PRIA’s study has also brought forth other constrains in the effective functioning of DPCs. Rural-urban linkages in planning are hampered as rural and urban local bodies do not work together on a common platform during the planning process to identify common projects/resource requirements. Plans made in isolation cannot be implemented in an integrated manner. Urban local bodies have traditionally been oriented towards the state departments of urban development/Town and Country Planning Offices – hence plans are submitted to apex bodies for urban local bodies rather than DPCs.
Inter-sector coordination is also a problem since it is resisted on account of being against the status quo. For example, the planning process of schemes like NREGA, SSA, NRHM and JNNURUM, wherever undertaken, is often independent of annual planning at panchayat or municipal levels.
The decentralised planning process is not devoid of state influence. Local bodies cannot initiate the planning process till the state government issues guidelines for plan preparation. These guidelines often contain sectoral priorities and key issues to be addressed along with methodological instructions. These are binding on all local bodies and hence may actually hinder the independent nature of people’s planning.
How can the voice of the people be heard? Whether it is Swachch Bharat Abhiyan, SMART cities, or MGNREGA, all these schemes stress the need for people-centric planning and development. Consultations and capacity building initiatives carried out by PRIA indicate some practical steps to strengthen DPCs to enable people-centric planning:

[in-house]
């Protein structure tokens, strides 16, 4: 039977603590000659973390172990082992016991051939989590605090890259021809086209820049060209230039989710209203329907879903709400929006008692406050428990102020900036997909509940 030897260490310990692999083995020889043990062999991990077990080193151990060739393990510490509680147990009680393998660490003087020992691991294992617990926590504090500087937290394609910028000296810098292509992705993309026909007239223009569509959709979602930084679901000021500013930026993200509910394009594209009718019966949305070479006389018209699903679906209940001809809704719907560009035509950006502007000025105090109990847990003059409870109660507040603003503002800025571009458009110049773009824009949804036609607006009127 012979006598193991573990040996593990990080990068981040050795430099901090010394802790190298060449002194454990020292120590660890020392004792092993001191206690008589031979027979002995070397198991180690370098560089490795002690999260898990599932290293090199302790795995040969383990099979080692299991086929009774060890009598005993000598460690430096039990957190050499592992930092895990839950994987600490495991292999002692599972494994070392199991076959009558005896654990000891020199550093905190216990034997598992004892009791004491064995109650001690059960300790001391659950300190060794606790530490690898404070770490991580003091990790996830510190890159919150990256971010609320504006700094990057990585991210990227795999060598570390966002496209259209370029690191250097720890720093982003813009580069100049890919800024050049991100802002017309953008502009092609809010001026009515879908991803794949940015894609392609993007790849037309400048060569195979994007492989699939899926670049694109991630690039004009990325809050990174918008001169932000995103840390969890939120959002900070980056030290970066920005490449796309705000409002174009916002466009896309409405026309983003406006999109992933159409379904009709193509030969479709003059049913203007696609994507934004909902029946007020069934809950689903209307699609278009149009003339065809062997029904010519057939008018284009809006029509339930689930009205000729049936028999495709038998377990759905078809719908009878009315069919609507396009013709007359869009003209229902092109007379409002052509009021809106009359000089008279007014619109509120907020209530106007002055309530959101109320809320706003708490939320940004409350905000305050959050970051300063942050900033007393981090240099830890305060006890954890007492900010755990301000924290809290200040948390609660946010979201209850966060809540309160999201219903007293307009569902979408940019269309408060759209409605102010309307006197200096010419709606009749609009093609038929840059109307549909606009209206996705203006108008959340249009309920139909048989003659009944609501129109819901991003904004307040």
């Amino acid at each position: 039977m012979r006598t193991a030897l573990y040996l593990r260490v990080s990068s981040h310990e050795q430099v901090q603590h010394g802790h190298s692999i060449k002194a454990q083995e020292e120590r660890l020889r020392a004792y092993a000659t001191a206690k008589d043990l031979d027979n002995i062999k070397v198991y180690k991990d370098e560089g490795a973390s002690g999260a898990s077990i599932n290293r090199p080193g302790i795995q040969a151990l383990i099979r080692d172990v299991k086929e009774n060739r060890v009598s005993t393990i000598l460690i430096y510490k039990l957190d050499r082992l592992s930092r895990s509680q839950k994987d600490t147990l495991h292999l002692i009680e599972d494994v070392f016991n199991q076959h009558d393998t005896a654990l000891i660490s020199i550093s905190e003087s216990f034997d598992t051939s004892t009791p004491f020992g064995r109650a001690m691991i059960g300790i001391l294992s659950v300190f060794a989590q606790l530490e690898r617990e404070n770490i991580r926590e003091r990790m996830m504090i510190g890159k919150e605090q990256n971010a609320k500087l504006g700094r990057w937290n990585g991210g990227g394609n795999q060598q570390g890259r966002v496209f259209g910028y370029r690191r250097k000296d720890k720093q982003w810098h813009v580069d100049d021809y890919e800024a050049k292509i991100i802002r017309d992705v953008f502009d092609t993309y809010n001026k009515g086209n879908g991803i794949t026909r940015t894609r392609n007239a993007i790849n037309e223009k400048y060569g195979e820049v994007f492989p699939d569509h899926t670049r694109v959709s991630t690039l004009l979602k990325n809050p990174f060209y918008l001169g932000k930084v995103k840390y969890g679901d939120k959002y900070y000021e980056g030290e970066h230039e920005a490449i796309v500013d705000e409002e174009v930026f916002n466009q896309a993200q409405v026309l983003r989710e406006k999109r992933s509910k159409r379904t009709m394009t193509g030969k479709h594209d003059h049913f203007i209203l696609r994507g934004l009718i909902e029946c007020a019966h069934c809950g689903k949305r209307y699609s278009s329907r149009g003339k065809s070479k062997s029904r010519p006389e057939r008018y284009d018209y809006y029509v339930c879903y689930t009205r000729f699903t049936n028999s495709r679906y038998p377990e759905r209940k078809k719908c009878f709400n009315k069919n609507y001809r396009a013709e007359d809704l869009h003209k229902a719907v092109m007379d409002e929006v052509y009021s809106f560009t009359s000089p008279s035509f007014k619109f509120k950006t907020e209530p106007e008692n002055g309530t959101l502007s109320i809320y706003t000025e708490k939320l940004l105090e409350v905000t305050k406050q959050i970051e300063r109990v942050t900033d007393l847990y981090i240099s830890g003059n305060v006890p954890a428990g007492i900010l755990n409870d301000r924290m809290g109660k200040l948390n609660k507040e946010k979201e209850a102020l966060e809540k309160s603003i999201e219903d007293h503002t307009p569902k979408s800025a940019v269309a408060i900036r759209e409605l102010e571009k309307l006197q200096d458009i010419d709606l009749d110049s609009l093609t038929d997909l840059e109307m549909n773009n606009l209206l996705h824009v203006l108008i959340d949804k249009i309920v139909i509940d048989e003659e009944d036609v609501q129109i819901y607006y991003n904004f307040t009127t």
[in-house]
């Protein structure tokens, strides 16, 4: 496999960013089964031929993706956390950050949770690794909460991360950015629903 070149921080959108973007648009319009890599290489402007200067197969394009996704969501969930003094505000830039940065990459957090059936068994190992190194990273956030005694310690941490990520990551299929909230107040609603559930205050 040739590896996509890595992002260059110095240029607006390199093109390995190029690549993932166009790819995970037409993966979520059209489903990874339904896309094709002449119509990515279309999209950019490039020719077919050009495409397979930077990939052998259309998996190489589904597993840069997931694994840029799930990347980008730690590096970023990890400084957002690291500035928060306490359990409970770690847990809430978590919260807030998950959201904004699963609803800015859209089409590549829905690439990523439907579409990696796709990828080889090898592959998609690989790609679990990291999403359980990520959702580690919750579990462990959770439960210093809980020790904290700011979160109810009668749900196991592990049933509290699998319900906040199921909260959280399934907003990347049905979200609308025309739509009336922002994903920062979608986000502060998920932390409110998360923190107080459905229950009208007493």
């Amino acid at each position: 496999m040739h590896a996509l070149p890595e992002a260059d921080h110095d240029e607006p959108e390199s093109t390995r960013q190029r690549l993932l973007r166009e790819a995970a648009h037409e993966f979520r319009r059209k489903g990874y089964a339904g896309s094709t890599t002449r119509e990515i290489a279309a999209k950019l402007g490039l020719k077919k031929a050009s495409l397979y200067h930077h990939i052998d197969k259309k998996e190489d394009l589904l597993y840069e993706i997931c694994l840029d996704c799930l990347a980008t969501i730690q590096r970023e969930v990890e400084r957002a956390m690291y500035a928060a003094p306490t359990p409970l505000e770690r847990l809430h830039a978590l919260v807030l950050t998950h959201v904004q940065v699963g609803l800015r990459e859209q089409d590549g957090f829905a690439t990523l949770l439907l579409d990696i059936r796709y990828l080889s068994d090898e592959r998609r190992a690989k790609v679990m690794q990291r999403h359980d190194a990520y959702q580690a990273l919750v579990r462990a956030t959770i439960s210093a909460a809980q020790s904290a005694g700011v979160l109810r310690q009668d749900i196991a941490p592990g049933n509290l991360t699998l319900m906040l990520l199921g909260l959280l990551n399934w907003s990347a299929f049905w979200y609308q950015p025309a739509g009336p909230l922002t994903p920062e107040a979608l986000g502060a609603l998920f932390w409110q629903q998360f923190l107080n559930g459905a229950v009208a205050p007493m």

- Planning, implementation and monitoring of all schemes and programmes at the district and sub-district level must be under the purview of DPC. Necessary arrangements for the same must be built into the programme guidelines.
- Adequate institutional, financial as well as human resource support for DPCs is required in order to enable them to perform their tasks effectively.
- Capacity building of DPC members and officials is necessary in order to bring clarity in roles and responsibilities.
- Orient rural and urban local bodies to long term vision and goals for the district.
- Where there are multiple agencies for planning (land use planning, service delivery planning, etc), it is very important to ensure that all such multiple bodies carry out the planning exercise under the ambit of the DPC.
The larger purpose of integrated planning can also be derailed by the people themselves, who do not take into account the larger regional picture and pursue partisan individual interests. Thus, prior to the planning exercise, the people too need to be oriented towards holistic planning with a regional perspective.
When implemented in its true spirit, participatory planning comes as close to a form of direct democracy as possible. Niti Aayog must show the way.